Reviewed by Ruth Awad
The Cartographer’s Ink (published by NYQ Books) is Okla Elliott’s first full-length poetry collection – the culmination of years of lived experience, seasoned craft, and reflection. There’s a reason the words “historic,” “philosophical,” and “geography” populate the praises of this book. How else do you describe poems that trace the intersection between what’s animal and human, insignificant and monumental, past and present?
You might expect chaos to come from this kind of ambition, but you’d be wrong. One of the things I admire most about The Cartographer’s Ink is the way Elliott carries and threads his thematic interests throughout his poems. The desire for connection, empathy, and self actualization are never far from the surface of these pages, no matter if he’s writing about the phrase “a hot minute” or Seoul, writing in blank verse about Stalingrad or letting his lyricism reflect on Sir Isaac Newton and “a beacon for other lonely bodies.”
For example, consider the prose poem, “Helpless.” He writes,
There’s nothing to say and I know there’s nothing to say and she knows there’s nothing to say. But I tell her how the Hangul alphabet was invented and that there used to be politicians who wrote poems to teach their people the joys of literature.
It’s not the first time history seeps into Elliott’s verse, but perhaps this is the most vivid example of how he uses collective human history to illuminate the deeply personal histories we carry with us (in this case, a friend’s miscarriage). There are things we understand implicitly about the poem: who hasn’t been a witness to another’s sorrow and felt the inadequacy of words as a vehicle for comfort? At the same time, isn’t language the salve we seek out in times of grief and confusion–isn’t it the way we make sense of the world as it spins on, oblivious to our suffering?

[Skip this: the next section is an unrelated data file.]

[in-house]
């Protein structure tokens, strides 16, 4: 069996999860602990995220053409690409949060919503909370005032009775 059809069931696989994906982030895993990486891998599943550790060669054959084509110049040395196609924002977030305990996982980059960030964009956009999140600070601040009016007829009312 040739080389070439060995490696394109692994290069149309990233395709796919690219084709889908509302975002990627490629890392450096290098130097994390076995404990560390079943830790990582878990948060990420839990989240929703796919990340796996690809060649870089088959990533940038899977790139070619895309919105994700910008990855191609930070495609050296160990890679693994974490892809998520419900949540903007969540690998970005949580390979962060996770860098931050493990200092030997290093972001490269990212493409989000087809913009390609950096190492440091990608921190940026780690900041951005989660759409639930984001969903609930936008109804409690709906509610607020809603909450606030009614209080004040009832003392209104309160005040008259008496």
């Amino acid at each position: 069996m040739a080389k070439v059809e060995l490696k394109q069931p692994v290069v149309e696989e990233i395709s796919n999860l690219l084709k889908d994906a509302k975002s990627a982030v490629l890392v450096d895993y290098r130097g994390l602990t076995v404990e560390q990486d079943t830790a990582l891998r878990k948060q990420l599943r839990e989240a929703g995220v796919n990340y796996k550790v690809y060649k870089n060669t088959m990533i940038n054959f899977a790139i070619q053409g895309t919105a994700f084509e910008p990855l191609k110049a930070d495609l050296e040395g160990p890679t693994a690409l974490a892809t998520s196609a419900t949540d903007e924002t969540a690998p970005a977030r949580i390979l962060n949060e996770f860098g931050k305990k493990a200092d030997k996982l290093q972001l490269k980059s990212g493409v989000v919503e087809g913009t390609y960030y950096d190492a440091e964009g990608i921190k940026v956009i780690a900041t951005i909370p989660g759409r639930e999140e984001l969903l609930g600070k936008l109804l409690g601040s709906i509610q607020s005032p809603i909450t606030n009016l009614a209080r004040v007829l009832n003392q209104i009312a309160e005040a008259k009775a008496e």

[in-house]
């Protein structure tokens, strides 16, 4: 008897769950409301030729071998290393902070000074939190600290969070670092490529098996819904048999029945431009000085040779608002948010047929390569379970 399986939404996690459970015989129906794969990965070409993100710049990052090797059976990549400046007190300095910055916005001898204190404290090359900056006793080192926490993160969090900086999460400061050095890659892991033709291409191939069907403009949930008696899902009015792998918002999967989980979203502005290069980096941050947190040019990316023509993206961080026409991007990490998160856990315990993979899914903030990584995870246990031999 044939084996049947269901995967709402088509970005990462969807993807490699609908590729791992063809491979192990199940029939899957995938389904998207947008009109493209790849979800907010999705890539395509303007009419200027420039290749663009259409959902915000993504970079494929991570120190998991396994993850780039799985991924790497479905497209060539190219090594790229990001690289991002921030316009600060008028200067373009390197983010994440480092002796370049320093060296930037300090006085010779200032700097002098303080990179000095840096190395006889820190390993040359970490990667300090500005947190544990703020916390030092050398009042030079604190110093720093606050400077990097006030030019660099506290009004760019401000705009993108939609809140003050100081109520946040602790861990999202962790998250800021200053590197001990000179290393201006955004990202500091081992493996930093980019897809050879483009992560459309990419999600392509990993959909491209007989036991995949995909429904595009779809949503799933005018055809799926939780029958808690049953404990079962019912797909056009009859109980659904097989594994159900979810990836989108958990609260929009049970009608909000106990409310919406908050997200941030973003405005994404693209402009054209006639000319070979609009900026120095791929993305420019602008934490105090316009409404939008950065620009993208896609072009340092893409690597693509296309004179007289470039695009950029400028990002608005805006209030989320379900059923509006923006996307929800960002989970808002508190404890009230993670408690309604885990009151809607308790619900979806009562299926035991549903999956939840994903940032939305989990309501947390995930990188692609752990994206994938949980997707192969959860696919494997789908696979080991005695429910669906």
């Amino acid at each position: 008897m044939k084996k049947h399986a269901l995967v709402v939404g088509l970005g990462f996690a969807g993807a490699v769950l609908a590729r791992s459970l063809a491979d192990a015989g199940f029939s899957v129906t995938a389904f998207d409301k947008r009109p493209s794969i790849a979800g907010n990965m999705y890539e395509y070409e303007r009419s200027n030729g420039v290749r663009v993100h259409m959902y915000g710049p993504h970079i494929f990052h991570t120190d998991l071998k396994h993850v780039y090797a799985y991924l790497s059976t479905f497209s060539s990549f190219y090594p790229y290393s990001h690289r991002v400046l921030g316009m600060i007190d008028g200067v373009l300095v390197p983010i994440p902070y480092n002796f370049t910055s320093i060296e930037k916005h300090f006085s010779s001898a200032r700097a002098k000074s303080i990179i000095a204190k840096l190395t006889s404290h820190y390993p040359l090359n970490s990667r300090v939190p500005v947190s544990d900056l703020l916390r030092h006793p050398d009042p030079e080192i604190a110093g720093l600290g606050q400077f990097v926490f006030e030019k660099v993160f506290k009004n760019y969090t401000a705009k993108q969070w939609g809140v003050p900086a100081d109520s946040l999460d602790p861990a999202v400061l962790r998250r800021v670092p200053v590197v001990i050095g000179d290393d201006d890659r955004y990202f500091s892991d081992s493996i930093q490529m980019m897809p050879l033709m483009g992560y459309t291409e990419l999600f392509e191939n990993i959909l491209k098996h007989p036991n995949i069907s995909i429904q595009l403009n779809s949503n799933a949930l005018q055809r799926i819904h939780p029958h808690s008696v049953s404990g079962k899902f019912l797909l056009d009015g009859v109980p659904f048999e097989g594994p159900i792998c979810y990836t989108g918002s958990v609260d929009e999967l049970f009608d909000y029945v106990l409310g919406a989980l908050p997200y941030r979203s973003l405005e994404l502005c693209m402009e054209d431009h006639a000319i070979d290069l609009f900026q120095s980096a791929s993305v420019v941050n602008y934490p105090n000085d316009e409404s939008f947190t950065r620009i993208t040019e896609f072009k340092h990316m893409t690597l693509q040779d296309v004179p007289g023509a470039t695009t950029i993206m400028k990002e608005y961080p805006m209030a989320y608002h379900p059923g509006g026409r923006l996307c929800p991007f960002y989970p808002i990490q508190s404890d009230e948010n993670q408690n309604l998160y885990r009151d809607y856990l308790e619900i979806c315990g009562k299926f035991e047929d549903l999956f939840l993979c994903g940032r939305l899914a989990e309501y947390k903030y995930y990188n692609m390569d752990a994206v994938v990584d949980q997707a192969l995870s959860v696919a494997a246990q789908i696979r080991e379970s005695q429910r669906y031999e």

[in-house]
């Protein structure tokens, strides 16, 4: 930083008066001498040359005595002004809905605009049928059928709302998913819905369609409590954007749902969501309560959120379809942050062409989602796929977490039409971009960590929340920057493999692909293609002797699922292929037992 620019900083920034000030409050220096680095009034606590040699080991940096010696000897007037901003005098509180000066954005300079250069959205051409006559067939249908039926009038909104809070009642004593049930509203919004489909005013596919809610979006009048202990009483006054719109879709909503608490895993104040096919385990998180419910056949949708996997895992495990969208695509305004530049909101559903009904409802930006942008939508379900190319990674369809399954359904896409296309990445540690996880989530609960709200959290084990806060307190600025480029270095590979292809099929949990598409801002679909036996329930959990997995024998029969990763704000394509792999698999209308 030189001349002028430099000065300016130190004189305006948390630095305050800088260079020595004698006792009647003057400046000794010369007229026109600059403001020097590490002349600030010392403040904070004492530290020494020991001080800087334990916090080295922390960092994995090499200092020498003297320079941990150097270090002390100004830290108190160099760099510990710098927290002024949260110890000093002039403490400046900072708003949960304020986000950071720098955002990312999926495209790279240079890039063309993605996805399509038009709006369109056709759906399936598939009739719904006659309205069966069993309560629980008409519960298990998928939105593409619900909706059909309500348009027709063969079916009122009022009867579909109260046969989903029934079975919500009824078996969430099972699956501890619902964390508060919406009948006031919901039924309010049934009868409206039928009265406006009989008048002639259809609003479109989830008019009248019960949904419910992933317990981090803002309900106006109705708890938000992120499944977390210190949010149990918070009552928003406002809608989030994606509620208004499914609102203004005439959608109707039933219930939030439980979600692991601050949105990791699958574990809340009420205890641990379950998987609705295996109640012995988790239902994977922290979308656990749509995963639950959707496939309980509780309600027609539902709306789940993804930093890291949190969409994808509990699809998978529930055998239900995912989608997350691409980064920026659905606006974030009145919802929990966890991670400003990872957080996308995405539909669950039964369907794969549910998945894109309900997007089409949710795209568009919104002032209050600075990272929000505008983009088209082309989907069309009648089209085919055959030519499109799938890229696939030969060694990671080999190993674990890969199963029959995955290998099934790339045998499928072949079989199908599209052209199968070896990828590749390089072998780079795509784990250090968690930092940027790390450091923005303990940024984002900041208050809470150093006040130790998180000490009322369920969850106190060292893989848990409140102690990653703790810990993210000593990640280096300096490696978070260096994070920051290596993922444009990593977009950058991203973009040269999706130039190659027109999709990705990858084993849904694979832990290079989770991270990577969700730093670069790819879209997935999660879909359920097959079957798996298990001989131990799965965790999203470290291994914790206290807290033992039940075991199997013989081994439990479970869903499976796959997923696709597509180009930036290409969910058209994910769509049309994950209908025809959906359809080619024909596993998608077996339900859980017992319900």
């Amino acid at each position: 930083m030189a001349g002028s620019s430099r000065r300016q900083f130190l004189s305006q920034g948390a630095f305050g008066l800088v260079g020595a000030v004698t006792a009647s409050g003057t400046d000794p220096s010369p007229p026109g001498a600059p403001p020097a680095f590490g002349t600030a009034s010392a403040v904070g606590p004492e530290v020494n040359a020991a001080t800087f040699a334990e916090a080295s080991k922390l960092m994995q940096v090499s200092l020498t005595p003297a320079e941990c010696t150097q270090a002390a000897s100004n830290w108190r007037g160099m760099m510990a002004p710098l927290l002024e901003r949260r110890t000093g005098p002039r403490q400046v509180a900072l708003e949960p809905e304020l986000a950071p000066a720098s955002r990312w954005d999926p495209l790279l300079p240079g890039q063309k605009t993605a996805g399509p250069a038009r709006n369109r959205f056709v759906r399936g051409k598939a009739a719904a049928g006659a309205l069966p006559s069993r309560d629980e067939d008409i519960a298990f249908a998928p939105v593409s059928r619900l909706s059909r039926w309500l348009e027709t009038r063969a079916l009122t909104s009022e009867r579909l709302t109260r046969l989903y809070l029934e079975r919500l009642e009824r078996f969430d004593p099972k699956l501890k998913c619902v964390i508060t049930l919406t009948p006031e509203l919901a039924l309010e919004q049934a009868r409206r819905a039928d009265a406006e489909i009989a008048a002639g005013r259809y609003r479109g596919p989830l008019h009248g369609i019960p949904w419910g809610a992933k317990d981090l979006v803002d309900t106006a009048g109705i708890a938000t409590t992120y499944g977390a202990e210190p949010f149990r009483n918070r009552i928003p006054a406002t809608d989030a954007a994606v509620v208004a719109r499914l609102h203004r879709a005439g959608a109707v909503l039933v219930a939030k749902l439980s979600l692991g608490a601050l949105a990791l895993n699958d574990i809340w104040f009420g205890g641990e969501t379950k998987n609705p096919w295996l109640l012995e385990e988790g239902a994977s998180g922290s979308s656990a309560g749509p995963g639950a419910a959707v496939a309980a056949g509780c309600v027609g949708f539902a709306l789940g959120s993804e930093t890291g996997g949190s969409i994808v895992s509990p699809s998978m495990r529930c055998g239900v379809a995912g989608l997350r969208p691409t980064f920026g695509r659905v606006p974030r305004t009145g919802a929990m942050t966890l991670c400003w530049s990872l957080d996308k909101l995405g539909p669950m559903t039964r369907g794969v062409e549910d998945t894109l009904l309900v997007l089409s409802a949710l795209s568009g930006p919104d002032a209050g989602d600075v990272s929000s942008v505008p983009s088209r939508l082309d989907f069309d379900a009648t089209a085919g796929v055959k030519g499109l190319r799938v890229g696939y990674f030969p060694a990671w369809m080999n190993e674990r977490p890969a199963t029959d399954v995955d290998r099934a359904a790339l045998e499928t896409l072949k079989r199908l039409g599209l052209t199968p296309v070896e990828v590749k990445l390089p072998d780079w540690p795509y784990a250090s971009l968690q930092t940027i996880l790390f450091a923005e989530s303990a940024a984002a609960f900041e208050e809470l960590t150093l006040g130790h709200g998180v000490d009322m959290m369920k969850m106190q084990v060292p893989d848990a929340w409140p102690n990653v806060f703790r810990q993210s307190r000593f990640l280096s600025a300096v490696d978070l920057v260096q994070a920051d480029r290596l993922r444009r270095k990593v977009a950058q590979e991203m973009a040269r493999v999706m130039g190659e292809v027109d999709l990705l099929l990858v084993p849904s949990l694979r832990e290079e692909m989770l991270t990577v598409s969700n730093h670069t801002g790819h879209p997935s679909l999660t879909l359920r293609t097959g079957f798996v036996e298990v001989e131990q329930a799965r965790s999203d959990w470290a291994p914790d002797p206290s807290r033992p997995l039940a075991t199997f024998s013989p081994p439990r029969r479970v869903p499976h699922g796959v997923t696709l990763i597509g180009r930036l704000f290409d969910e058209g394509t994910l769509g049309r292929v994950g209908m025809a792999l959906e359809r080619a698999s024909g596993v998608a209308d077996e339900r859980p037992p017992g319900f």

And maybe the most artful achievement of this collection is the argument for empathy, even in moments that threaten our comfort and our imagination. In “Blackened,” for example, Elliott writes about German soldiers marching on Stalingrad and allows the image of “feet froze blackly in our boots” to carry the weight of his philosophical statement: suffering is suffering is suffering. Our best hope of making sure that suffering doesn’t lead to more tragedy is to learn from it.
Those decisions – what we decide to take from our experiences and what we decide to leave behind – haunt the pages of this collection. Sometimes those decisions aren’t so much ours to make as ours to bear. In “Stars of Orion,” Elliott writes,
If we had not seen so many flashes of road
If we had not seen ourselves at night
If we had not seen our parents dying
If we had not loved and not loved
If we had not enjoyed small cruelties
If we had not been born
These hypothetical, trailed-off questions illuminate the heart of this collection: a search for understanding and an invitation to follow Elliott through the woods and across the seas with a map he has so carefully made.
Published in Cider Press Review, Volume 18, Issue 2.
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